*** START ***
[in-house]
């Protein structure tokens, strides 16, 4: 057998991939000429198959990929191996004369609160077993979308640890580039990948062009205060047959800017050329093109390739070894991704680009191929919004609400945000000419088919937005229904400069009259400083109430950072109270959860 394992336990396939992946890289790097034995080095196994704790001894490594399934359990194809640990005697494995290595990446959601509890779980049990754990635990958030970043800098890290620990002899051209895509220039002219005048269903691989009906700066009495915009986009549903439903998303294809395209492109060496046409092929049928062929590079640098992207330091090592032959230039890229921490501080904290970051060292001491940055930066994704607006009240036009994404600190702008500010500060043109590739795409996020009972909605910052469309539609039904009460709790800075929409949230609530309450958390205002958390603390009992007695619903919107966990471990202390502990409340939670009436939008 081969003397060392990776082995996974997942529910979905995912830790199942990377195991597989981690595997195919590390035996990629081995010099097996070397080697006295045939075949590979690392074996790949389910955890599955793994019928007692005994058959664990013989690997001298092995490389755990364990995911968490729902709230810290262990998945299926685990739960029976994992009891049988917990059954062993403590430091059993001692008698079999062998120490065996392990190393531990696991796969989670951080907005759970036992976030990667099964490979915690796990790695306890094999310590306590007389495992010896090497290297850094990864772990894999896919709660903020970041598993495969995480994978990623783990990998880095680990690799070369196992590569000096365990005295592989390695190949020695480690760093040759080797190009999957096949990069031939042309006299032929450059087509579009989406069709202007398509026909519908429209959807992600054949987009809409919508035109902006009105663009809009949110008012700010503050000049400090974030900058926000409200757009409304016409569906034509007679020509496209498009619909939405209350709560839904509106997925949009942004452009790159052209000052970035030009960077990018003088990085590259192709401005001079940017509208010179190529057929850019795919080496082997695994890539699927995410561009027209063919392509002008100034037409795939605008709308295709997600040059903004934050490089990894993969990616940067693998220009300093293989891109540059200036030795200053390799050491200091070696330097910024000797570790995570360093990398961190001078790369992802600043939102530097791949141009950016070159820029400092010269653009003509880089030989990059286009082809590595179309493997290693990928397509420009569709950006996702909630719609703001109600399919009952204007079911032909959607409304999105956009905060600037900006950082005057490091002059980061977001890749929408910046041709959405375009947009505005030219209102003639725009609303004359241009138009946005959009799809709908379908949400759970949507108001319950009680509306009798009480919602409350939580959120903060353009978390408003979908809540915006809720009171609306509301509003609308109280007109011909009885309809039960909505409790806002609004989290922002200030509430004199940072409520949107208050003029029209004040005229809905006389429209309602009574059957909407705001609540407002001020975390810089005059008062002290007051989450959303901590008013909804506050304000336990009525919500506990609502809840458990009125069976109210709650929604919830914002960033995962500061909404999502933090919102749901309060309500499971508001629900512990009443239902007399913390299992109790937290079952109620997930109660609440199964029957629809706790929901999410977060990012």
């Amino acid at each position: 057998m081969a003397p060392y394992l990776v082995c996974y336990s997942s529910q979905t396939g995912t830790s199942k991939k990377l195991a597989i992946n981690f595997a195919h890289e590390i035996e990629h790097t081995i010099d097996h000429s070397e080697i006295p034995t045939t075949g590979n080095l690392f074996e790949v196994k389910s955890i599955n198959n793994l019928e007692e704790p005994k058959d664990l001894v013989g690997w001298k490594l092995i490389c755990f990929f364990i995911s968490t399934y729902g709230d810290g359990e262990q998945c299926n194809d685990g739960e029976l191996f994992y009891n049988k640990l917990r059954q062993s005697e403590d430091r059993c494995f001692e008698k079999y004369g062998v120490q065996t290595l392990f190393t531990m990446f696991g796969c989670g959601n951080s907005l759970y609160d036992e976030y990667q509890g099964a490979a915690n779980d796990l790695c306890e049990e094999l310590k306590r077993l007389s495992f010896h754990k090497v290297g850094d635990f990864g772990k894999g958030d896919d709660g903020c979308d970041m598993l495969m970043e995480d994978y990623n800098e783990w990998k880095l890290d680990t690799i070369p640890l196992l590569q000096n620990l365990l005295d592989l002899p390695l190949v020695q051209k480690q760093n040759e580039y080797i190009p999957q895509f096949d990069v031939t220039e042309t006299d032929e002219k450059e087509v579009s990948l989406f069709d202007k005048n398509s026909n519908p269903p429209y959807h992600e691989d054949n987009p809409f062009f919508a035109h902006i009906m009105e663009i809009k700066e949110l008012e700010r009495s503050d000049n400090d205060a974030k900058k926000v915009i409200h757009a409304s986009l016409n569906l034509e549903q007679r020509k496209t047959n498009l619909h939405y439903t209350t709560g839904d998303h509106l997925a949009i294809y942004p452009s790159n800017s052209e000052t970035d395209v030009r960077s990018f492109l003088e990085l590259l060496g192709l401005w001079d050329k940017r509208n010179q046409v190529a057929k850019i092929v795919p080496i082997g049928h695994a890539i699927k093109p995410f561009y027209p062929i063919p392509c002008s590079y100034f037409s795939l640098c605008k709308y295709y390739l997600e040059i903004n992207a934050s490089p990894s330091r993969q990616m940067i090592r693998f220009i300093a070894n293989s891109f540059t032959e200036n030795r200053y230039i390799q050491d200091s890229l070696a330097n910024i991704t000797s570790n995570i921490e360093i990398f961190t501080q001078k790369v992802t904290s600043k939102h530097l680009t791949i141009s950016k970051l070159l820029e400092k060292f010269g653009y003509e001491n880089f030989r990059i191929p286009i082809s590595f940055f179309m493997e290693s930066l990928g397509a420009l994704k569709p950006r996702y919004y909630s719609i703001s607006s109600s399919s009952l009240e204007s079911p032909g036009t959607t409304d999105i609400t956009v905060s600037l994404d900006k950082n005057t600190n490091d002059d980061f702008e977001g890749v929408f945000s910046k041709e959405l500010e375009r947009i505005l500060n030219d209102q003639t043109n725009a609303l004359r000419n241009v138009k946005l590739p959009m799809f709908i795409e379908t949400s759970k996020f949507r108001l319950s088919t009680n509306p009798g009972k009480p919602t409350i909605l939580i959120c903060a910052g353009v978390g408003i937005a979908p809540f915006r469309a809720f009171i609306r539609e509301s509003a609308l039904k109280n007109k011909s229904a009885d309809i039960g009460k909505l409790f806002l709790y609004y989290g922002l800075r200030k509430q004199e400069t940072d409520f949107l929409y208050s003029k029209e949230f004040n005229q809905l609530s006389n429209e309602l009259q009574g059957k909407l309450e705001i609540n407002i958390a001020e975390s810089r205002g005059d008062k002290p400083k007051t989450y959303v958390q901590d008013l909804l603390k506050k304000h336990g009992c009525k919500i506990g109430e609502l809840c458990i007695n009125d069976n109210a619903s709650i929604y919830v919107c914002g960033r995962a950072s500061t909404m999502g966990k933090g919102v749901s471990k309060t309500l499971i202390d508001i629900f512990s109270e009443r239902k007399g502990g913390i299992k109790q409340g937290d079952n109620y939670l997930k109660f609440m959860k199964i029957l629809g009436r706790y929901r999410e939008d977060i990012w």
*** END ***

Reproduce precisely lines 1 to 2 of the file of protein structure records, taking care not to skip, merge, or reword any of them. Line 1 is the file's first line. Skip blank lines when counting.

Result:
[in-house]
């Protein structure tokens, strides 16, 4: 057998991939000429198959990929191996004369609160077993979308640890580039990948062009205060047959800017050329093109390739070894991704680009191929919004609400945000000419088919937005229904400069009259400083109430950072109270959860 394992336990396939992946890289790097034995080095196994704790001894490594399934359990194809640990005697494995290595990446959601509890779980049990754990635990958030970043800098890290620990002899051209895509220039002219005048269903691989009906700066009495915009986009549903439903998303294809395209492109060496046409092929049928062929590079640098992207330091090592032959230039890229921490501080904290970051060292001491940055930066994704607006009240036009994404600190702008500010500060043109590739795409996020009972909605910052469309539609039904009460709790800075929409949230609530309450958390205002958390603390009992007695619903919107966990471990202390502990409340939670009436939008 081969003397060392990776082995996974997942529910979905995912830790199942990377195991597989981690595997195919590390035996990629081995010099097996070397080697006295045939075949590979690392074996790949389910955890599955793994019928007692005994058959664990013989690997001298092995490389755990364990995911968490729902709230810290262990998945299926685990739960029976994992009891049988917990059954062993403590430091059993001692008698079999062998120490065996392990190393531990696991796969989670951080907005759970036992976030990667099964490979915690796990790695306890094999310590306590007389495992010896090497290297850094990864772990894999896919709660903020970041598993495969995480994978990623783990990998880095680990690799070369196992590569000096365990005295592989390695190949020695480690760093040759080797190009999957096949990069031939042309006299032929450059087509579009989406069709202007398509026909519908429209959807992600054949987009809409919508035109902006009105663009809009949110008012700010503050000049400090974030900058926000409200757009409304016409569906034509007679020509496209498009619909939405209350709560839904509106997925949009942004452009790159052209000052970035030009960077990018003088990085590259192709401005001079940017509208010179190529057929850019795919080496082997695994890539699927995410561009027209063919392509002008100034037409795939605008709308295709997600040059903004934050490089990894993969990616940067693998220009300093293989891109540059200036030795200053390799050491200091070696330097910024000797570790995570360093990398961190001078790369992802600043939102530097791949141009950016070159820029400092010269653009003509880089030989990059286009082809590595179309493997290693990928397509420009569709950006996702909630719609703001109600399919009952204007079911032909959607409304999105956009905060600037900006950082005057490091002059980061977001890749929408910046041709959405375009947009505005030219209102003639725009609303004359241009138009946005959009799809709908379908949400759970949507108001319950009680509306009798009480919602409350939580959120903060353009978390408003979908809540915006809720009171609306509301509003609308109280007109011909009885309809039960909505409790806002609004989290922002200030509430004199940072409520949107208050003029029209004040005229809905006389429209309602009574059957909407705001609540407002001020975390810089005059008062002290007051989450959303901590008013909804506050304000336990009525919500506990609502809840458990009125069976109210709650929604919830914002960033995962500061909404999502933090919102749901309060309500499971508001629900512990009443239902007399913390299992109790937290079952109620997930109660609440199964029957629809706790929901999410977060990012």